You would think that with the nineteenth century only 200 years past or less, we’d know all about how everything was done. Oh, certainly we have diaries and books written from the time that tell us how people traveled or made political decisions or baked a strawberry trifle. We know when battles were fought and kings married. But for an author writing about young people during that time, we’re left with a whole list of things to wonder about.
Like bustles. The farther you go in the period, the more elaborate they become. What started out as a small pad over your behind, tied on around your waist, became cages that stuck out behind or on the sides or all around. Did you ever wonder how people sat in those things? I mean, when you have a wire cage going from your waist to your toes, that can’t be easy, right?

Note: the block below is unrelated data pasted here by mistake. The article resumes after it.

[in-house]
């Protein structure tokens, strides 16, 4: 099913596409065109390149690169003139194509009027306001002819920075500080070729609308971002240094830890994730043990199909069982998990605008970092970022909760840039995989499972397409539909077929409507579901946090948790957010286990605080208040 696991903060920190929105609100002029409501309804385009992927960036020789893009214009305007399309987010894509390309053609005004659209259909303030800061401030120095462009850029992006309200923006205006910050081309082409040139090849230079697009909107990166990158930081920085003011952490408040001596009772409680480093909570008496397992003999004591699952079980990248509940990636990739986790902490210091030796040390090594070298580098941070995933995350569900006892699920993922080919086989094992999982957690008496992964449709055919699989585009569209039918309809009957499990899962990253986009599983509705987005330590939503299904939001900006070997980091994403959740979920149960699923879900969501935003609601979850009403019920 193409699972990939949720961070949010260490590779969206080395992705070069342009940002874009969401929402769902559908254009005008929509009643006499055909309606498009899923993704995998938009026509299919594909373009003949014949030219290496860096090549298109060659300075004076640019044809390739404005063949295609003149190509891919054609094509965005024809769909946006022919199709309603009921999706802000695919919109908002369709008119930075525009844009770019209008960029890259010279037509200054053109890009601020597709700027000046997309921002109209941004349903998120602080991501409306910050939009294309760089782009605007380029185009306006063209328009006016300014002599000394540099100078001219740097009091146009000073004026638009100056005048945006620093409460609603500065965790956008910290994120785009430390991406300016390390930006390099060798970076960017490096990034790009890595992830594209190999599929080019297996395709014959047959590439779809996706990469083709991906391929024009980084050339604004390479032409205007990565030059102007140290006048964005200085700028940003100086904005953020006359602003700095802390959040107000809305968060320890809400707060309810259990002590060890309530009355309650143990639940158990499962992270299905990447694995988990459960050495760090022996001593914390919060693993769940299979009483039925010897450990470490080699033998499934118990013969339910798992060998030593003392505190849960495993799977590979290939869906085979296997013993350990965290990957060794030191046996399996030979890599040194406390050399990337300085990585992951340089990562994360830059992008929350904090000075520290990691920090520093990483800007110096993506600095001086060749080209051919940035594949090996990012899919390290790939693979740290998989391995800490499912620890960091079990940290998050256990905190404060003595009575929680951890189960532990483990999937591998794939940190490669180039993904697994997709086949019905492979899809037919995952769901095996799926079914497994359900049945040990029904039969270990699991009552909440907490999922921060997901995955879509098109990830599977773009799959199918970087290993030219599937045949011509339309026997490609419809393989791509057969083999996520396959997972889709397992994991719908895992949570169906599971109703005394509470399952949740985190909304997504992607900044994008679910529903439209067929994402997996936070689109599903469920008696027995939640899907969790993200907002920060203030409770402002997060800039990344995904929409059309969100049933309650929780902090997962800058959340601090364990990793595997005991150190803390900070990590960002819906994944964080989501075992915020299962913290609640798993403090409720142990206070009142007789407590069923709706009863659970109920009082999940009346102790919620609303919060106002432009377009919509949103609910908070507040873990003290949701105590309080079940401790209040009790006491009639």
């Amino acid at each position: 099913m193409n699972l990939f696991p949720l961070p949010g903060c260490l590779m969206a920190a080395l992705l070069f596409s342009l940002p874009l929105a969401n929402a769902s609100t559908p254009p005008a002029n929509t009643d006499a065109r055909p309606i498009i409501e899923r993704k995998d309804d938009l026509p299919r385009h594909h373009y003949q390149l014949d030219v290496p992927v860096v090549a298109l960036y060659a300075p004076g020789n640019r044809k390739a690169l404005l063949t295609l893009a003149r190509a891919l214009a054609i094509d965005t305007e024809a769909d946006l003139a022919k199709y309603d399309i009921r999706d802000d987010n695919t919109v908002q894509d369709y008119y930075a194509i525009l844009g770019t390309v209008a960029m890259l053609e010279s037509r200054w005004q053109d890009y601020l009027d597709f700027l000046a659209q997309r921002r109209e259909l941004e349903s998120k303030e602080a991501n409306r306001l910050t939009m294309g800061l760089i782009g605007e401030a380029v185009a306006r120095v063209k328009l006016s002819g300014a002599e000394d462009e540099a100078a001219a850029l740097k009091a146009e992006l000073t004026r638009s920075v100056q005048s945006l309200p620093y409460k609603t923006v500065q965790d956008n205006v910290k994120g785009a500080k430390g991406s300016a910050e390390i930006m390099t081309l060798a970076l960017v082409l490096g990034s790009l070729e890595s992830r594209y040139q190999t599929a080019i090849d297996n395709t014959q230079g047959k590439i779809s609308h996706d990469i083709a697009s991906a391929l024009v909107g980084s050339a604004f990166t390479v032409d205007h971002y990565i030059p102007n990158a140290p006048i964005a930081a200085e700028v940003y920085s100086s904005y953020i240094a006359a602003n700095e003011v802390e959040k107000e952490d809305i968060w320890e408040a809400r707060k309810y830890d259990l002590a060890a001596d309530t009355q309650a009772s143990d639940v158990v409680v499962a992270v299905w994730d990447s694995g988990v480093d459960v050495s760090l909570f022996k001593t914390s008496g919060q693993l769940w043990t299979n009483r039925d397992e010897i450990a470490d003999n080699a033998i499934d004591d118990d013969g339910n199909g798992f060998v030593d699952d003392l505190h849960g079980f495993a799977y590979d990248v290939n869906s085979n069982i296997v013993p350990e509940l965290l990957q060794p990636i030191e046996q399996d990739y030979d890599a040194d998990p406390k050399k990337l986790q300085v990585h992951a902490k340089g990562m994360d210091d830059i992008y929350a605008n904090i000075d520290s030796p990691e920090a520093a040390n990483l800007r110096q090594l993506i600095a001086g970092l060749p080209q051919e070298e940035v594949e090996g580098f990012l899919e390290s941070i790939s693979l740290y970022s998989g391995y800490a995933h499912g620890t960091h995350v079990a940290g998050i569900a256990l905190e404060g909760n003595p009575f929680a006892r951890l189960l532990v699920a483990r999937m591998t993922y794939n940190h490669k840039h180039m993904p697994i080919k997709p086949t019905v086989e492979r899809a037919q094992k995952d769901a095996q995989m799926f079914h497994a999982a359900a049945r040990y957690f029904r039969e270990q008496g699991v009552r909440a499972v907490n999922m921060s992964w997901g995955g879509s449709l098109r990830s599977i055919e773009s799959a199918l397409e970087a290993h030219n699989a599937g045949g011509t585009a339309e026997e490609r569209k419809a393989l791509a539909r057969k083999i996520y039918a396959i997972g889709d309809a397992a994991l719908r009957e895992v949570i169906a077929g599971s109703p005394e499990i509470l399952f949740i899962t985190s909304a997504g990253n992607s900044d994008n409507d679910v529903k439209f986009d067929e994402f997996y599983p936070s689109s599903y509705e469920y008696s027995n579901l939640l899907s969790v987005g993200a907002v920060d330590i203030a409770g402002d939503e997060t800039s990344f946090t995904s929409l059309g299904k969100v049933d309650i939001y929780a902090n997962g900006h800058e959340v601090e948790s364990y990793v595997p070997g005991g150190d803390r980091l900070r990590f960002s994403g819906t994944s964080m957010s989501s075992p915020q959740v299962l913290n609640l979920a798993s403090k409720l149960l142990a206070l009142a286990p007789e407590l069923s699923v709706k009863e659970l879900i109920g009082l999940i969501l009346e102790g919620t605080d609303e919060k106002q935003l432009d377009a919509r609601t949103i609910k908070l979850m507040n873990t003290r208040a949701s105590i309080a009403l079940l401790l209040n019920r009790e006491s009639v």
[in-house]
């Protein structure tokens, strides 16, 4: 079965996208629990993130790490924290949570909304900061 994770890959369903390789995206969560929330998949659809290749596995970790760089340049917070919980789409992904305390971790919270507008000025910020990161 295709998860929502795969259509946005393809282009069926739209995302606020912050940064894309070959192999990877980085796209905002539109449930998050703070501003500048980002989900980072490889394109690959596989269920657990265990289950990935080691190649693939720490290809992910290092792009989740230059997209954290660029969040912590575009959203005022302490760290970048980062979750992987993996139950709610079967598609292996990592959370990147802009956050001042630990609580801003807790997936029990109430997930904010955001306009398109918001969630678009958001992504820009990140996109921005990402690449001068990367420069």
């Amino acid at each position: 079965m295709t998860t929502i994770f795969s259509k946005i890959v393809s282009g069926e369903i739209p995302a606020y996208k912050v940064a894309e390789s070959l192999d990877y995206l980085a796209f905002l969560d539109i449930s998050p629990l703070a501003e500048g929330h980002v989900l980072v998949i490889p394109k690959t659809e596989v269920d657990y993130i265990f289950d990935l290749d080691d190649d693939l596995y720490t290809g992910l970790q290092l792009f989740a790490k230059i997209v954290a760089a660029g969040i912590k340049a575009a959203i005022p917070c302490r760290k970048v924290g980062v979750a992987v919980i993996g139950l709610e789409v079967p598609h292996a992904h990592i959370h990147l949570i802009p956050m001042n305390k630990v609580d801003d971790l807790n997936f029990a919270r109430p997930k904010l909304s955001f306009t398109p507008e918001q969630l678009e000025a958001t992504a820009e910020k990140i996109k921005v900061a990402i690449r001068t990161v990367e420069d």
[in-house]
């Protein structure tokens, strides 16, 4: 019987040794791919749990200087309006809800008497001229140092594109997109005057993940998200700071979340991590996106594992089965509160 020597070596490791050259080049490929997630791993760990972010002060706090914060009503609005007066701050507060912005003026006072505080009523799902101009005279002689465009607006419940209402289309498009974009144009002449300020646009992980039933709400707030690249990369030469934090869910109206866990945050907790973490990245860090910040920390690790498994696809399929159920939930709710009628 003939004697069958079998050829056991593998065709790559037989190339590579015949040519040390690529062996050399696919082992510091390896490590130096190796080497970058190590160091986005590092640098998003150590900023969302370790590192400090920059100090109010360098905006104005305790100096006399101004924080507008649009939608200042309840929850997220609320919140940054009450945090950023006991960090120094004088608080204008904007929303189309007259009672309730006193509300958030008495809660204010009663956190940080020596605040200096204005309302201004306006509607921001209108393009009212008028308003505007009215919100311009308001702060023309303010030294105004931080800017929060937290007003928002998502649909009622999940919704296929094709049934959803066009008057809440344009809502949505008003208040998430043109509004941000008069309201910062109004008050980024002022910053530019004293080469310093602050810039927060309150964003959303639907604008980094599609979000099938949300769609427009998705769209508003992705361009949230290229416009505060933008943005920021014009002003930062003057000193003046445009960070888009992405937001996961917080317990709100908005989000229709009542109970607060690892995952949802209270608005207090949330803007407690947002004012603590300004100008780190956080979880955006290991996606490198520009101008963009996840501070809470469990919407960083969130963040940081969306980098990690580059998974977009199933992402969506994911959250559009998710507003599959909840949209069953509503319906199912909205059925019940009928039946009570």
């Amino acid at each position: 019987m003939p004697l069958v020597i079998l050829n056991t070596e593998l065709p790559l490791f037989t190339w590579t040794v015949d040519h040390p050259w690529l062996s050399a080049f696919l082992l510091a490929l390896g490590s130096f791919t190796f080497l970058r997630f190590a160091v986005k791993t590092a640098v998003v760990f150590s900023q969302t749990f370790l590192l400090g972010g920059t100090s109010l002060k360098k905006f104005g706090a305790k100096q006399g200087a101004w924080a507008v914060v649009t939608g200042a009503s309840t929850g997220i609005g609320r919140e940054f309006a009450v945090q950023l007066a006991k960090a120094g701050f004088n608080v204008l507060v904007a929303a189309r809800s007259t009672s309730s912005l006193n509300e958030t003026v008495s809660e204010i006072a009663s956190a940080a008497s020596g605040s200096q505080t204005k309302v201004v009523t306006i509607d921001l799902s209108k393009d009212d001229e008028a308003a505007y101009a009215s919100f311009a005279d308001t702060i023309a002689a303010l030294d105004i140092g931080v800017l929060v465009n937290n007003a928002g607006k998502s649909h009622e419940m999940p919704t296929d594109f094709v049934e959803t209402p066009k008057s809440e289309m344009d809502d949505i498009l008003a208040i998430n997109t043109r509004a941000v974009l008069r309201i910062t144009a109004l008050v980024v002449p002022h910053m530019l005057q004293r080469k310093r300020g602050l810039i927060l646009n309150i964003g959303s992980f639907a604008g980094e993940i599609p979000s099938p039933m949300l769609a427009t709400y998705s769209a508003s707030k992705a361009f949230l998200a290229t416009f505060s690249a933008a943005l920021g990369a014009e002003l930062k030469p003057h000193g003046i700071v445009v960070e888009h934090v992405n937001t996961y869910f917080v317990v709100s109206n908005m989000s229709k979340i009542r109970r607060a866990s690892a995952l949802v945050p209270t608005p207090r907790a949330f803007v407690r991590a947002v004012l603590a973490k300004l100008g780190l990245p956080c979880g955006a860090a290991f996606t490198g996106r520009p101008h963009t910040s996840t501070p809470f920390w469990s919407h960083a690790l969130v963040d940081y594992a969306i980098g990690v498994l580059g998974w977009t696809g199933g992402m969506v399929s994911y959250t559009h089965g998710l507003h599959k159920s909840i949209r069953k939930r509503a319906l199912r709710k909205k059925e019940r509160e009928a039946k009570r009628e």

Turns out it can. Those hoops may not have drifted sideways or down (or your dress would have collapsed), but they lifted up! So when you had to sit, you simply sat and they folded up behind you like an accordion. When you had to go through a narrow space, you picked up the top edge and lifted and everything folded up as well. Neat as you please.
I’m so glad to learn that whoever invented the things actually put a little practicality behind them. Pardon the bun er pun.